REPORT TO CONGRESS ON THE BENEFITS OF THE PRESIDENT’S E-GOVERNMENT INITIATIVES (FY08)†
The Federal government is delivering results through expansion and adoption of electronic government principles and best practices in managing information technology (IT). Through the implementation of these principles, the government is increasingly providing timely and accurate information to the citizens and government decision makers while ensuring security and privacy.
In the fall of 2001, the Office of Management and Budget (OMB) and Federal agencies identified 24 E-Government (E-Gov) Initiatives which were approved by the President’s Management Council. Operated, managed and supported by agencies, these Initiatives provide high-quality, common solutions such as citizen tax filing, Federal rulemaking, and electronic training. Beneficiaries include citizens, businesses, and Federal and state government employees.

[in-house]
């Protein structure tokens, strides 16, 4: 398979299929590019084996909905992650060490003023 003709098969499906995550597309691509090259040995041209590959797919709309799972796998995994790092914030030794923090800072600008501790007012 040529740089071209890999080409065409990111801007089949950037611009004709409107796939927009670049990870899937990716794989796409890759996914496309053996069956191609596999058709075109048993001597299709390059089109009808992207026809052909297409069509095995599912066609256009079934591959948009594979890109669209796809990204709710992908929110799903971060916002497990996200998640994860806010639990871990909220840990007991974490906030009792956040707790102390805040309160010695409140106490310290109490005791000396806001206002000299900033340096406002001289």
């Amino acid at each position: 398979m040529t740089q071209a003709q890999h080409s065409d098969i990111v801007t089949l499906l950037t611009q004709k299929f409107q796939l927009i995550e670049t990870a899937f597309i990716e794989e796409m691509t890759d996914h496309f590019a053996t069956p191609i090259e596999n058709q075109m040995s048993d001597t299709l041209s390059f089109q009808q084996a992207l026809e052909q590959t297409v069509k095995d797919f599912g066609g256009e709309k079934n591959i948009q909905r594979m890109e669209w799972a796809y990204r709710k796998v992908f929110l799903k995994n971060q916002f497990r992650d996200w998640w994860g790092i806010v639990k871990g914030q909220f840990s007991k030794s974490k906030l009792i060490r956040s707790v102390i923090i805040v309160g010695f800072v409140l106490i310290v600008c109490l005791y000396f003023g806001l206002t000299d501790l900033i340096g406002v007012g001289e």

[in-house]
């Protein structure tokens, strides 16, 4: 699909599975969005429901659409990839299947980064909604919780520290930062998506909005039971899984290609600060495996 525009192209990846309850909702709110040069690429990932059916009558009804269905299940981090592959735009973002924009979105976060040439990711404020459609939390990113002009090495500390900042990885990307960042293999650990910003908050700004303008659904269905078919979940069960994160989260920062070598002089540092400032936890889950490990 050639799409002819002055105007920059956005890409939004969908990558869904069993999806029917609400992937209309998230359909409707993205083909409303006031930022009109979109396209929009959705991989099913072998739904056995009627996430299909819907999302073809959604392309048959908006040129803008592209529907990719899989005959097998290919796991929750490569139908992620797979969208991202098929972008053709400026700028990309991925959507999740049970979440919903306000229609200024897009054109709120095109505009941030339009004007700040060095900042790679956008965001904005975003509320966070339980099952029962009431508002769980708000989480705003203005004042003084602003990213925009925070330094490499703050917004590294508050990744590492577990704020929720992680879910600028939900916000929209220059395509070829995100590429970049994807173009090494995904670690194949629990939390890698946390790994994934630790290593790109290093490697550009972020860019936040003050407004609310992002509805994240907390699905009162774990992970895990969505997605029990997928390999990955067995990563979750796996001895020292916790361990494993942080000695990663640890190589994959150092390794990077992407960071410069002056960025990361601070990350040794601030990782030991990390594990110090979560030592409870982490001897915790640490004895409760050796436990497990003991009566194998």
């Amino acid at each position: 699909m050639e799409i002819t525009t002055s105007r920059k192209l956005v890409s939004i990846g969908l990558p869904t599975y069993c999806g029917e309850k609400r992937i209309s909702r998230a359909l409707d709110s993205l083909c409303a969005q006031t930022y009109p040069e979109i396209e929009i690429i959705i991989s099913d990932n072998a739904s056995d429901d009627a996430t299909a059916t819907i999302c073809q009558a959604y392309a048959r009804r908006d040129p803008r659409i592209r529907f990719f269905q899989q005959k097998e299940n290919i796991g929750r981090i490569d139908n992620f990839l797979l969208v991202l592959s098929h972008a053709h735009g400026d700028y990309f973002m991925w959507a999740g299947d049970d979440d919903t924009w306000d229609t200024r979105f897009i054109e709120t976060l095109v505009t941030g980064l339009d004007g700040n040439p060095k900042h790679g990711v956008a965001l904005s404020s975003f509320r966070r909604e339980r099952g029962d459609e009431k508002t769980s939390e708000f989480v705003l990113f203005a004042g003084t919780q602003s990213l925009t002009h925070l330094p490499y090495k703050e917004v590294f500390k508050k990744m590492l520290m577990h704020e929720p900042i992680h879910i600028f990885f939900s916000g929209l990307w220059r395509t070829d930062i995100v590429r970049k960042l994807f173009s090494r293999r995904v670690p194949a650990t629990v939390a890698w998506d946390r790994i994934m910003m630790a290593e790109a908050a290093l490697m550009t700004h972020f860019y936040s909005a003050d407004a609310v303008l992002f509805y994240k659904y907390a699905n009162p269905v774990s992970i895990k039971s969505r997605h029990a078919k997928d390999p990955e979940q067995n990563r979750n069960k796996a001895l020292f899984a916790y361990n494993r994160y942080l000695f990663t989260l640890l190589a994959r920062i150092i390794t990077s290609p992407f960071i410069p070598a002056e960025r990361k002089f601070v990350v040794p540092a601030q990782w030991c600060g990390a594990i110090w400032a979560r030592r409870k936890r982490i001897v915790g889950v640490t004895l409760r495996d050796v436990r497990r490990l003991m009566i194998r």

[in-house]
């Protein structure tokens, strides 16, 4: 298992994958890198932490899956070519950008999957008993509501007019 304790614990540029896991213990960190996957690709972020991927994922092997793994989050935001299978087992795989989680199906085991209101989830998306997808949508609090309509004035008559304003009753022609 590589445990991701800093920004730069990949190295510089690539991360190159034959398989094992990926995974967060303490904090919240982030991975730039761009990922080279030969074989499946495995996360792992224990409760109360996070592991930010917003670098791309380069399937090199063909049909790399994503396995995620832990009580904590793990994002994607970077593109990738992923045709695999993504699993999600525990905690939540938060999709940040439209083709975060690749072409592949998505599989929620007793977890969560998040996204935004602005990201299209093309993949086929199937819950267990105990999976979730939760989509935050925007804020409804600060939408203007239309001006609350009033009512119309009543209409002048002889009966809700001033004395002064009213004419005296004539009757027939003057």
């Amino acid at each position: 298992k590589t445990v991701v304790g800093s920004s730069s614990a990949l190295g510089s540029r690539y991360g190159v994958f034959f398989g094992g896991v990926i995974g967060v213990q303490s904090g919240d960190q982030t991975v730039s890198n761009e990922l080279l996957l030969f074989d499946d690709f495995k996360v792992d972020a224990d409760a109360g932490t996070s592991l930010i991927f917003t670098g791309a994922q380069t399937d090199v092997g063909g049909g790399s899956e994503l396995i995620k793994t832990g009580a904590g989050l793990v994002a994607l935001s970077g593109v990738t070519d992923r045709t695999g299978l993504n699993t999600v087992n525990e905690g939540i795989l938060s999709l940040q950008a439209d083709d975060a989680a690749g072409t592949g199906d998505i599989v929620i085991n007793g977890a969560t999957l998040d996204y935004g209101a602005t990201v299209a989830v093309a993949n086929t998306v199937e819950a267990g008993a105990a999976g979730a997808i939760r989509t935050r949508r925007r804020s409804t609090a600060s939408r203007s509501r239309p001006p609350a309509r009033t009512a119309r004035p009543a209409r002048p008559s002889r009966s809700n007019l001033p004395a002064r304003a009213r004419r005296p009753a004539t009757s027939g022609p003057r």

In the spring of 2004, OMB announced the formation of five Line of Business (LoB) task forces. Additional LoBs were established in 2005 and 2006, bringing the total number of LoBs to nine. The LoBs were identified through a comprehensive analysis of agencies’ enterprise architecture data seeking to determine common solutions and methodologies in order to improve service delivery to agencies, increase operational efficiencies, and decrease unnecessary duplication in common administrative areas.
In August 2006, OMB released Memorandum 06–22 (M–06–22), Cost Savings Achieved Through E– Government and Line of Business Initiatives. M–06–22 requested agencies to identify legacy investments impacted by agency use of an E-Gov or LoB initiative and develop baseline cost estimates for these investments. Going forward, it is expected agencies savings will be realized by the migration of functions from their legacy systems, which can be terminated, to government wide common solutions.
Agencies were requested to measure actual costs for the identified investments on an ongoing basis to provide the basis for estimating these savings. Based on agency-reported estimated costs for 2007 as compared to agency-reported actual costs for the 2007, estimated gross cost savings is approximately $508 million.
(Executive Summary for E-Government Benefits Report to Congress)